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ANOTHER Datsun Z/LS3/T56 Swap Thread


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8 minutes ago, HuD 91gt said:

Nice job. You only say it’s idiot proof until you have a resin filled hand, and fibreglass Matt strings everywhere!

 

Already there.  God awful mess.  I wish I had a "dirty room" in the shop to do this sort of thing.  As it is the sanding dust gets everywhere.

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Finished the stitch welding....nice to have that chore done....and moving forward at my normal glacial pace.   Started building the supports for the main hoop of the roll cage.  I included c

Thanks for the kind words Vanilla.   I spent most of the day today getting the passenger side door hoop bent.  It really fought me.  To make it fit decently, bends in multiple planes are nec

Calling the cage done, at least from the dash back.  Also hit the tubes and welds with Scotchbrite so they are ready for primer.          

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i assume those fender kits are typically used for track/race cars and aren't manufactured from a precision standpoint.  You may have covered so apologize if so, but just curious if your plan is to complete the build then tear apart for paint.  Then one final assembly.  It seems you have many eyes on your build.  Keep up the great work.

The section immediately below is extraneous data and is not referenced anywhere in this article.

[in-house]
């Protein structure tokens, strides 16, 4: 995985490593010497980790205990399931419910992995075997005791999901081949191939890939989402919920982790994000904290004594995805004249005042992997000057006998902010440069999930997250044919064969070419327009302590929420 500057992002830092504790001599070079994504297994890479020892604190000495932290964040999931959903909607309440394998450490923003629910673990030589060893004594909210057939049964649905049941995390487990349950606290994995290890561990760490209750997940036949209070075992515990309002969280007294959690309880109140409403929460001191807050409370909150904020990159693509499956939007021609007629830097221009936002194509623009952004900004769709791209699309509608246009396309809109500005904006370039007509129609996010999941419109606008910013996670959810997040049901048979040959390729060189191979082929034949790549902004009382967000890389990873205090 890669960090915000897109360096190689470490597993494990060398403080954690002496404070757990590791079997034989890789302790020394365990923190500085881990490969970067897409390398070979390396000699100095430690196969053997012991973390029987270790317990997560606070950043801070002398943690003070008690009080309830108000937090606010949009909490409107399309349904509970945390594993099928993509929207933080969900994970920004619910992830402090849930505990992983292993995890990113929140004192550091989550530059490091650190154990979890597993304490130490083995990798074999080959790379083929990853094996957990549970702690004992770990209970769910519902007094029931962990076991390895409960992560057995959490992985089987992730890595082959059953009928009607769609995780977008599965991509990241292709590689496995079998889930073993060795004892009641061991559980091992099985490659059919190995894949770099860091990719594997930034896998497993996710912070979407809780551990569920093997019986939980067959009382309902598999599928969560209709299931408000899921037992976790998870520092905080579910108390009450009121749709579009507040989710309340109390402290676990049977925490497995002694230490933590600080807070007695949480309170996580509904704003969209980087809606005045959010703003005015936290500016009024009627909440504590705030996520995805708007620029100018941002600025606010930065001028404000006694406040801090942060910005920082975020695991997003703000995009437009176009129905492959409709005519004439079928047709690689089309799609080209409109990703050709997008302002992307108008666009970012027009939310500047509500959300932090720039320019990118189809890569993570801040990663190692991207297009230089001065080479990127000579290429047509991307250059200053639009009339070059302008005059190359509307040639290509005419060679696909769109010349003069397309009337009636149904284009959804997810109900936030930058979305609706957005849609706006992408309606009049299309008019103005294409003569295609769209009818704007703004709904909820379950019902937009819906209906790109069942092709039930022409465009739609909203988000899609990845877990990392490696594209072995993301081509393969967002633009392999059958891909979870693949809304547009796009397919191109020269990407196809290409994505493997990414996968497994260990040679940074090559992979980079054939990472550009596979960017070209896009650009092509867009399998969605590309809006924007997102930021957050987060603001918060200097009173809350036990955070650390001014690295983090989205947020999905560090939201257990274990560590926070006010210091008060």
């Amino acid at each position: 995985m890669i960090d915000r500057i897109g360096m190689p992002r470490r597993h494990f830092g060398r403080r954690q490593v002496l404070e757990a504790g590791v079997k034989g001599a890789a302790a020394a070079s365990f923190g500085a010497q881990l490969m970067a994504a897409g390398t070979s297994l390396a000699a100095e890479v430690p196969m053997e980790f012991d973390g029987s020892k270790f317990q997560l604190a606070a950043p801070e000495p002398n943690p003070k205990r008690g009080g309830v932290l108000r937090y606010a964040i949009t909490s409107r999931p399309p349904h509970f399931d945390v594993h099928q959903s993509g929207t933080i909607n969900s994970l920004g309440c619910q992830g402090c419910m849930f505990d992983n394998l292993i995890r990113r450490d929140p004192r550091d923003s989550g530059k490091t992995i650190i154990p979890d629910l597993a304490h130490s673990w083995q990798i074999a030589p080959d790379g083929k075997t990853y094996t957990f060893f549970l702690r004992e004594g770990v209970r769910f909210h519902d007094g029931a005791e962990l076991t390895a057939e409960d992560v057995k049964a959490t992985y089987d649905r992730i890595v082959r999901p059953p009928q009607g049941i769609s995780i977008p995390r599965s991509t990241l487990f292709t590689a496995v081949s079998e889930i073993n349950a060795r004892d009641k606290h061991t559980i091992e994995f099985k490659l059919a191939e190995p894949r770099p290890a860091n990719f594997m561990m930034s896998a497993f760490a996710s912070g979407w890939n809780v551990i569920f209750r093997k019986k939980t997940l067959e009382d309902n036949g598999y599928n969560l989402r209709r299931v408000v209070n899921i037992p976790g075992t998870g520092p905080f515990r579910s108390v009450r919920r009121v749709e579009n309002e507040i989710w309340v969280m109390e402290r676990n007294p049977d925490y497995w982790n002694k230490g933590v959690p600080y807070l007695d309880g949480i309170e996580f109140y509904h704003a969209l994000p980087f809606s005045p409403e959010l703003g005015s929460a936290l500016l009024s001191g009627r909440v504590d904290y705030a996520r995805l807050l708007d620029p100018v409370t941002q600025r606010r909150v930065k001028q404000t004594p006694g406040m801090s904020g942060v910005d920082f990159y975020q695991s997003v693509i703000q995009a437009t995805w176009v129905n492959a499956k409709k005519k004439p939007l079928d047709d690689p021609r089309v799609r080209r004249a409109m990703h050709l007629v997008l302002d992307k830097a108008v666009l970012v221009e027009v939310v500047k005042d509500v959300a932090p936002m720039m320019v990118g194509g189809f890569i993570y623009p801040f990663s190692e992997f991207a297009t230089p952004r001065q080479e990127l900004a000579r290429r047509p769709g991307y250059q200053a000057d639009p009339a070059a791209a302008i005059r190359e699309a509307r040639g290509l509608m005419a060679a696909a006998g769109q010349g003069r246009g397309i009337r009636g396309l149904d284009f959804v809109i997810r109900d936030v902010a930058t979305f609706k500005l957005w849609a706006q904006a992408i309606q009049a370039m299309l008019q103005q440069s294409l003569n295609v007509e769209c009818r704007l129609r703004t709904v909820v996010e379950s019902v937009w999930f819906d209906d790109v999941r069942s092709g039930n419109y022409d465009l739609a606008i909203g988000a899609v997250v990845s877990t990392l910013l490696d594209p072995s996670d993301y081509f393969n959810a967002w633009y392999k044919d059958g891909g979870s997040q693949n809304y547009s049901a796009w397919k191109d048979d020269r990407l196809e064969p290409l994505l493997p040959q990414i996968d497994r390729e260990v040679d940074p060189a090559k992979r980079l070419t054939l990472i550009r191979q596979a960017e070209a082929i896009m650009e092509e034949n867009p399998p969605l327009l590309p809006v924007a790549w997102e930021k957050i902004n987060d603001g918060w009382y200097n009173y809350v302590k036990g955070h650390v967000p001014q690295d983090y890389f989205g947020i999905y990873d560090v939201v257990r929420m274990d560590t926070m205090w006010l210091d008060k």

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34 minutes ago, brittbogle said:

i assume those fender kits are typically used for track/race cars and aren't manufactured from a precision standpoint.  You may have covered so apologize if so, but just curious if your plan is to complete the build then tear apart for paint.  Then one final assembly.  It seems you have many eyes on your build.  Keep up the great work.

 

Exactly right, I hope to dial in everything I possibly can before paint.  Mechanical/electrical are done, just doing bodywork and final details now.  Hope to start painting when the weather warms up in the spring.

 

Thanks much.

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I test fit the modified RF fender and found the fit to be vastly better.  Not "perfect" yet, but definitely workable now.
 

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I had the fuel cell mount powder coated black, then sprayed the inside with Lizard Skin noise control, Lizard Skin temp control, then covered that with black Raptor Liner.  I was of course interested in the Lizard Skin products to minimize noise and heat transfer, since the fuel cell will sit directly above the mufflers, but it was also an experiment to see if the Raptor Liner appeared to be compatible with the Lizard Skin products, since this is the combination I plan to use on pretty much the entire interior of the car.  Everything went well with the coverings.